1998 Stadium expansion adds 5,000 seats bringing official capacity of 107,501. Six rows of seats were added around the top of the stadium, except for the east side and the area occupied by the press box. The new seating area is surrounded by a yellow parapet bearing familiar Michigan icons, including the winged helmet, the university seal, and words from the "Victors."  Two video scoreboards are installed in  north south ends of the stadium.
 The Wolverine Plaza, phase three of the Michigan Stadium Brick Program, is completed at the northwest entrance to the stadium.
September 12 - - the Wolverines inaugurated the expanded stadium before 111,012 fans in a game against Syracuse University.
September 26 - - Michigan sets an NCAA single-game attendance record as 111,238 fans watch the wolverines defeat Michigan State in the Big Ten season opener for both teams.
November 14 - - Michigan completed the six game home schedule against Wisconsin, drawing 111,217 fans to the "Big House" The second largest stadium crowd in stadium history helped Michigan set a new NCAA season average attendance record of 110,965 fans per game (665,787).
Michigan regains the total and average attendance title.
1999 September 4 - Michigan set the NCAA single-game attendance record in the season-opening 26-22 victory over Notre Dame. U-M draws 111,523 for the home-opener, breaking the previous Michigan Stadium and NCAA attendance record set on September 26, 1998,
September11 -- The Wolverines play their 150th consecutive game in front of at least 100,000 fans. Michigan defeats Rice 37-3 before 110,501 fans in the "Big House."
November 20 -- Michigan sets a pair of NCAA records in the season-ending victory against Ohio State (24-17). The Wolverines break the single-game attendance record set against the Irish, topping 111,575 fans for "The Big Game." The NCAA record crowd helps U-M sets a new NCAA season average of 111,008 fans per game (666,049 total attendance).
2000 Bowing to criticism from the alumni, fans, and the community, "the halo," symbols, and words the "Victors" are removed from the stadium.  UM President Lee Bollinger acknowledged that "the depth of the criticism and concern seemed to be genuine and coming from reasonable people..."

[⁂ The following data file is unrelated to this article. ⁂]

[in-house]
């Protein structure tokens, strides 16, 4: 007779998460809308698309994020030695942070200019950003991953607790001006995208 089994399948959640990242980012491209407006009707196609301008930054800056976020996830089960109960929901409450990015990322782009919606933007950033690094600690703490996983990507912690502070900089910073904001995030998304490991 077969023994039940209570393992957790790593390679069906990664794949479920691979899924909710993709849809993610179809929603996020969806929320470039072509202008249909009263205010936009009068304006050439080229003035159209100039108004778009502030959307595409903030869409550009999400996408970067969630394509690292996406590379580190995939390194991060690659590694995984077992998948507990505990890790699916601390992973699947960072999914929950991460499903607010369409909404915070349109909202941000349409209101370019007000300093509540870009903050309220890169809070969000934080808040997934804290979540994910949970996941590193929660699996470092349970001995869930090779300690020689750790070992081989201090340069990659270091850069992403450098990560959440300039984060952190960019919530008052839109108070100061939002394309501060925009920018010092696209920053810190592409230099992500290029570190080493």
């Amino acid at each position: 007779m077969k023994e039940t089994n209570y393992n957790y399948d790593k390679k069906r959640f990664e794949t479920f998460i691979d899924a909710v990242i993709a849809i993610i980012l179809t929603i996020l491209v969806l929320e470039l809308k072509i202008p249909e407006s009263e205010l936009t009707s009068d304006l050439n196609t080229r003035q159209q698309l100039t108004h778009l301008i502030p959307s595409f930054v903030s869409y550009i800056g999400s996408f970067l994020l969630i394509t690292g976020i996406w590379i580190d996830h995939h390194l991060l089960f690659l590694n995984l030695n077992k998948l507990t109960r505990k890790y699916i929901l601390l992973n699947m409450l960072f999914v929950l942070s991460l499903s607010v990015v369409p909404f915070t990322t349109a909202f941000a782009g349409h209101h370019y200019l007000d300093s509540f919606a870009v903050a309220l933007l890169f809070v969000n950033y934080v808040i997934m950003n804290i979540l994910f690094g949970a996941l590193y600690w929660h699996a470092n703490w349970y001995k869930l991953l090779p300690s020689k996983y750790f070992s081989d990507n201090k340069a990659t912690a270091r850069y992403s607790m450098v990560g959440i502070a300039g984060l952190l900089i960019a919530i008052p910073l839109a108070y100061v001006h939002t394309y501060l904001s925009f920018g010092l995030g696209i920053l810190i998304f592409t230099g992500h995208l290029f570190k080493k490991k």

2001 Michigan plays its 75th season of action at Michigan Stadium, compiling a 6-1 record.
2002 The Board of Regents approved the expansion of a new home lockerroom (Nov. 12) and an artificial surface field (Dec. 12) at Michigan Stadium.
2003 The new team lockerroom, designed by Rosetti Architects from Birmingham, Mich., provides U-M with improved medical facilities and an updated locker room where all players can dress at the stadium, The 10,208- square-foot facility is three times larger than the previous locker room (3,145 square feet) and cost $3 million to build.
April 28 through early July - The field at Michigan Stadium returns to an artificial surface as FieldTurf is installed, replacing the Prescription Athletic Turf (PAT) that had been in place since 1991. The surface cost $620,000 to install at the stadium, with the fee including removal of the existing surface, installation of the new field and replacement of the urethane track around the field and tunnel. It also included a $46,000 donation by Ford Motor Company for the crushed rubber infill used in the field.
September 13 - The Wolverines set the NCAA single-game attendance record as 111,726 fans witness a 38-0 shutout win against Notre Dame.
November 22 - U-M eclipses the NCAA single-game attendance mark set earlier against the Irish as 112,118 spectators are in attendance for the Big Ten title clinching 35-21 victory over Ohio State. U-M led the nation in average attendance for the sixth straight season, with its seven-game total of 776,429 fans breaking the previous school-record mark of 774.033 patrons set in 2001